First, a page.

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Dear Reader,

due to insufficient participation and traffic I have decided to discontinue this blog for the time being. Please visit my latest blog instead. Thanks for your interest and for stopping by.


Business Proposal (SPAM)

Would you trust this business partner...? Forwarded via e-mail by a colleague:


Zuerst muß ich um Ihre Zuversicht in dieser verhandlung bitten. Das ist
auf Grund seiner lage, als das sein total VERTRAULICH und Geheimnisvoll. Aber ich weiss, dass eine verhandlung dieses Ausmaßes irgendeinen
Ängstlich und besorgt machen wird,aber ich versichre Ihnen, dass alles am Ende des tages in ordnung sein wird. Wir haben uns entschieden Sie durch eine E-mail sendung,wegen der
Dringlichkeit diese verhandlung zu erreichen, als wir davon zuverlassig
von seiner schnelligkeit und vertraulichkeit Überzeugt worden sind. Ich möchte mich nun vorstellen. Ich bin Herr Jones Iloba (Rechnungprüfer
bei der Imperial Bank von Süd Afrika).

And it continues in much the same way ... Are all SPAMmers relying on bablefish for translation?


Grosse Pointe Blank

This blog may have left you with the impression that there are ONLY poor examples of English-to-German translation - far from it! Occasionally, albeit rarely, we get to see true brilliance: I'd rate Grosse Pointe Blank one of those 'lucky accidents' that display real language savvy in terms of getting not only words, but meaning across. For example, we hear Alan Arkin alias Dr. Oatman, John Cusack's alias Martin Blank's psychiatrist, saying 'Don't kill anybody for a few days. See, what it feels like' with Cusack replying 'All right, I'll give it a shot'. Apart from this being an excellent (and thoroughly entertaining ;-)) usage of words with regard to the pun herein, the German translation reads "OK, ich leg's mal darauf an". Dr. Oatman parries 'No, no, don't give it a shot, don't shoot anything', which translation made into "Nein, legen Sie nicht an, legen Sie auf keinen an."

This whole movie is packed with idioms and excellent translation, where translators were eventually being given the freedom to move away from a literal conversion to the extent that they exchanged a quote from a British punk rock song into an entirely different line taken from a German pop song, which is characteristic of the German music era Neue Deutsche Welle of the early eighties. I'm referring to "Keine Atempause. Geschichte wird gemacht. Es geht voran" by the German band Fehlfarben, whereas the English soundtrack has 'Armagideon Time' of The Clash, who were most likely better known then to American audiences and of whom John Cusack has been a confessing fan.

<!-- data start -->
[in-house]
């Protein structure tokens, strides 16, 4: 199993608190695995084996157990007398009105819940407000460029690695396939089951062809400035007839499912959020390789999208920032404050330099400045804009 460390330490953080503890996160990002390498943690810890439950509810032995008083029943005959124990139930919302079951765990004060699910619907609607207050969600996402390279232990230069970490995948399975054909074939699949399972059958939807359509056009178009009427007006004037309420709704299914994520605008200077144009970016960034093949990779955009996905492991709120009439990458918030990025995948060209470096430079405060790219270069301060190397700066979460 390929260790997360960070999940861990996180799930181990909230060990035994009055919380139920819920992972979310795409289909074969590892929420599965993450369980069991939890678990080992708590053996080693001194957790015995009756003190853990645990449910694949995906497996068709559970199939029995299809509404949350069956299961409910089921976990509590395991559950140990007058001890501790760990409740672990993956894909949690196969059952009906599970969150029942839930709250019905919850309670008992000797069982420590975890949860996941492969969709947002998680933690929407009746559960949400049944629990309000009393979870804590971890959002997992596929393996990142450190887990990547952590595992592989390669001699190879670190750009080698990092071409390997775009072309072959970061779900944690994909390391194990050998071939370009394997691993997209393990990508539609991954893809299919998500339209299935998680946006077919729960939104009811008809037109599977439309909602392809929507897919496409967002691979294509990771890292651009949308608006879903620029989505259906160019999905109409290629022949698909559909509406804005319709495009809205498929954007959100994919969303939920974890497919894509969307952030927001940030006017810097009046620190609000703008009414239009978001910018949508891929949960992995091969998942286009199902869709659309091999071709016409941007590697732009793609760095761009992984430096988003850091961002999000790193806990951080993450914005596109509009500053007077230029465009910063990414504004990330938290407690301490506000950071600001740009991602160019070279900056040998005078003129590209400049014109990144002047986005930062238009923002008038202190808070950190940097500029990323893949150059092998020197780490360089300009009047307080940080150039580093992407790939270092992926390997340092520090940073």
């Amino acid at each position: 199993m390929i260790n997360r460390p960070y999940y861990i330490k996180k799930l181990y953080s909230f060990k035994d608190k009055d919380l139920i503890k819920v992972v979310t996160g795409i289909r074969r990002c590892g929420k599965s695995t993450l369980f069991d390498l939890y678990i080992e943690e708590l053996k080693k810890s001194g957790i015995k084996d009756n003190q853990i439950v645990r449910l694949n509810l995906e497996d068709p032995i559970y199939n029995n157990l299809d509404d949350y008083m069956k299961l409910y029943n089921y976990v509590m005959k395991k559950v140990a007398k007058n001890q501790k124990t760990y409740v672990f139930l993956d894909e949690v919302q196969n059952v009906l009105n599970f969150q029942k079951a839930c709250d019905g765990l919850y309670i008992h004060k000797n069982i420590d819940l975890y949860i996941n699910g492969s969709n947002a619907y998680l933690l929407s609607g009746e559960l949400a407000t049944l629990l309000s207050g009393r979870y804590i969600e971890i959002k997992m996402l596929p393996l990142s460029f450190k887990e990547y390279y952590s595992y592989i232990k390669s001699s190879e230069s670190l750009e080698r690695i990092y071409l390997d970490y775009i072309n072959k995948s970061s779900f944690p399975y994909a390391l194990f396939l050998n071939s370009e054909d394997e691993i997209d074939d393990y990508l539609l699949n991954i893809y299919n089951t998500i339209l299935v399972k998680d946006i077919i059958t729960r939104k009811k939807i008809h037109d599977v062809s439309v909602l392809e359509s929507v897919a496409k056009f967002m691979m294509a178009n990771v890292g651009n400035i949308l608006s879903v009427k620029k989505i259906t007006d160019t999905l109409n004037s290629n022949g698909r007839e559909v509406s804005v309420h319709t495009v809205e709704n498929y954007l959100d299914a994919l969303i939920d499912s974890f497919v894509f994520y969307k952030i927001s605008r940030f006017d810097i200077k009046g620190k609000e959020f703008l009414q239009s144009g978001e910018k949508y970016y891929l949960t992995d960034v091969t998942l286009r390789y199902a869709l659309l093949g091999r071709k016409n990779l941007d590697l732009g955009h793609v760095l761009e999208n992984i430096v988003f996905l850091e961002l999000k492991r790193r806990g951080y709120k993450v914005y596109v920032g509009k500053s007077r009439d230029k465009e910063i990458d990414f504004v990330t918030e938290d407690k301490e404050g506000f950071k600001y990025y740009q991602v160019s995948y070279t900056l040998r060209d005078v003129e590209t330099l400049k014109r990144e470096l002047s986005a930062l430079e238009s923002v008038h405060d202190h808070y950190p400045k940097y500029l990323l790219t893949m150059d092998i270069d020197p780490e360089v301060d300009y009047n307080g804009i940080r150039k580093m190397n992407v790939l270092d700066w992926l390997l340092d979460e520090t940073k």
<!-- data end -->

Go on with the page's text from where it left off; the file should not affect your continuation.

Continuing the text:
Apart from excellent translation this movie also sports an intelligent and entertaining plot, great cast and outstanding performances. I'd rate it a 9 out of 10 (it would be a ten, if I liked the soundtrack better, but I must admit that I was neither much of a fan of Neue Deutsche Welle nor punk rock).


Carrie Doolittle

A very amusing title for today's King of Queens-episode: It 's an allusion to the classic My Fair Lady, where Audrey Hepburn stars as Eliza Doolittle, who is educated by Professor Higgins, a language teacher. He takes a bet that he will succeed in turning 'commoner' Eliza, a flower girl, into a distinguished upper class lady.

Key to this 'metamorphosis' according to Prof. Higgins is a refined way of socializing and communicating. This main theme is gently modified in today's KoQ's episode: Since Carrie prepares herself for a promotion, her supervisor recommends she work on her pronunciation in order to leave a better impression on the board members. In that very camera take her supervisor informs Carrie of her less than brilliant choice of words, in fact critizing her strong language and frequent use of swear words. Later on this is somehow being mixed up with pronunciation or rather a matter of accent.

In brief, this episode transports and modifies the classic's original idea that both register as well as the absence of an accent are markers for social status. This would be an interesting thesis in its own right, however, as we're mainly concerned with language issues here, I particularly liked the way how this was translated to German. With regard to strong language, this was a fairly easy task to accomplish, as most English words found their way into German as well (and won't get translated).